Press freedom under the 4th Republic in Ghana: Repression, redemption, depression

Press freedom in Ghana has seen mixed fortunes under the Fourth Republic. While the country’s 1992 Constitution which ushered in the Fourth Republic provides strong safeguards for the freedom and independence of the media, these are not fully respected in practice.

With democracy still nascent, the human rights and freedom of expression situation remained tenuous in the early years of the Fourth Republic. The situation has since evolved from the early days of repression to a measure of redemption and slumped back into depression.

The redemption began during the second government of the Fourth Republic. The repeal of criminal libel was one of the major landmarks of the era. Laws granting the president discretionary power to ban news outlets were also scrapped. The improved press freedom situation continued under succeeding governments culminating in Ghana’s emergence as the African country with the freest media in 2018. This achievement was further crowned with the hosting by Ghana of the global event marking the 2018 World Press Freedom Day (WPFD) and capped with the passage in 2019 of the Right to Information (RTI) law. This long-awaited law granted citizens a legal basis to access information from public institutions and private entities doing business with government and receiving public funds.

The bright sun of press freedom in Ghana was soon to decline at its very meridian. The killing of investigative journalist Ahmed Suale on January 16, 2019, in Accra by yet unidentified persons is the highlight of the decline. Some of the leading investigative journalists have reported receiving threats to their lives and being trailed for various reports they have published. During and after Ghana’s 2020 election, several threats and attacks were perpetrated against journalists covering the electoral process, including a crippling gunshot attack on a reporter at a collations centre.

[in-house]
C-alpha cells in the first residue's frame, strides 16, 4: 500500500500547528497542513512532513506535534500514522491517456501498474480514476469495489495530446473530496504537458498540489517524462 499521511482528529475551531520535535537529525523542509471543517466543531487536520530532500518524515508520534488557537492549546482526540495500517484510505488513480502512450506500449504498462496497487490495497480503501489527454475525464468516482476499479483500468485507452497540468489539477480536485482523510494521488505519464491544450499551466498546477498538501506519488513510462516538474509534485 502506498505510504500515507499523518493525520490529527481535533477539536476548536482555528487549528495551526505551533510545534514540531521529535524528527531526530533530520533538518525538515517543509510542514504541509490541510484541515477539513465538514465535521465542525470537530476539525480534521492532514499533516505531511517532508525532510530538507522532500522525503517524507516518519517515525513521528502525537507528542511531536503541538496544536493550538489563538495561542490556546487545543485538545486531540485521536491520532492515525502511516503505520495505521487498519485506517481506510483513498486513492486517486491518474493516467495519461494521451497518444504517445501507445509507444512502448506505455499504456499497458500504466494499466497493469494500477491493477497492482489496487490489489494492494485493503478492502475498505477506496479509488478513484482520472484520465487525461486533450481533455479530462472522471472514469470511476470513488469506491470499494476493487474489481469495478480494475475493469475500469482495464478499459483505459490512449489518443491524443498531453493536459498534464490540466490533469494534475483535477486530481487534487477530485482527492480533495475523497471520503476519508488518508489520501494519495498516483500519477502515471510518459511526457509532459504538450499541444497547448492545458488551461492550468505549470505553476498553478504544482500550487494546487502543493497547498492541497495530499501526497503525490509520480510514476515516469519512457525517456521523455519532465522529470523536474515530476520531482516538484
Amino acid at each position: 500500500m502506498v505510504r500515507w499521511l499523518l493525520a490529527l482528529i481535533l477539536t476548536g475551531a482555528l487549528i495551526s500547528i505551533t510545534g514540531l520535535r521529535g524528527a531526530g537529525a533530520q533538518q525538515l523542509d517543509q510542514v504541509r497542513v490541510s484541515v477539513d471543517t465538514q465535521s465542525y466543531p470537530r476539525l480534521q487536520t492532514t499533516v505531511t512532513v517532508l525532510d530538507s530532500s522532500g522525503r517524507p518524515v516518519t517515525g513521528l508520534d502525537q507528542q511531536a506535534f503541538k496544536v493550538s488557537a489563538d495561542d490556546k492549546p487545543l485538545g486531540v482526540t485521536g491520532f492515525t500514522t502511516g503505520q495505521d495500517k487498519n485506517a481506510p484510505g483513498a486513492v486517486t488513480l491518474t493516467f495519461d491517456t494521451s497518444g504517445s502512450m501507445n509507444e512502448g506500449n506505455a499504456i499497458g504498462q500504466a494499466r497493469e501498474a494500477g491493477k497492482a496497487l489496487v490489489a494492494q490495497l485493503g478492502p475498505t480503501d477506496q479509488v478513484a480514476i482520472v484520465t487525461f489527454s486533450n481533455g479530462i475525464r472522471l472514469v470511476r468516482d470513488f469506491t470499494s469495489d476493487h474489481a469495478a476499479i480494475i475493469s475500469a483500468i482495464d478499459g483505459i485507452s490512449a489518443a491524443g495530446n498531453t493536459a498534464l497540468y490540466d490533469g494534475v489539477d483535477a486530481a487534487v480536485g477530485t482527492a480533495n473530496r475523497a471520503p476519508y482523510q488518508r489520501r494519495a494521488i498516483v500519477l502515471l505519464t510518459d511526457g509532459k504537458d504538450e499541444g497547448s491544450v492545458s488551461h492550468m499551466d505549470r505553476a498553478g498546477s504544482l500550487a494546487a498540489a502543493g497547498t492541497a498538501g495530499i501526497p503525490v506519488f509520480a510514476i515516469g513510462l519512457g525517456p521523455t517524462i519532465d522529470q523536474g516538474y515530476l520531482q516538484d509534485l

Using the Electronic Communications Act and the Criminal Code, specifically Section 208 of the Criminal and Other Offences Act, 1960 (Act 29), the police have gone on rampage against a number of journalists and civil society activists for their publications in the media. In the past two years, the Media Foundation for West Africa (MFWA) has recorded 30 press freedom violations with security agents accounting for 67% of the abuses. The repressive trend saw Ghana decline from 3rd in 2021 in Africa to 13th in 2022.

In response to the decline, the Ministry of Information and the National Media Commission inaugurated the Office of the Coordinated Mechanism for the Safety of Journalist on May 4, 2022, to monitor, record and validate attacks on press freedom in order to provide redress for them.

To improve the press freedom situation, the government should call the security agencies to order and ensure that they are penalised for their arbitrary attacks on, and arrests of, journalists. In this regard, an independent security services complaints unit may be established to receive and deal with public complaints against personnel of the security services. Government should also resource the National Media Commission to carry out its regulatory functions effectively and in a proactive manner that will stave off external interferences which are often hostile.

Click here to read a report the MFWA has put together on Press Freedom in the Fourth Republic of Ghana.

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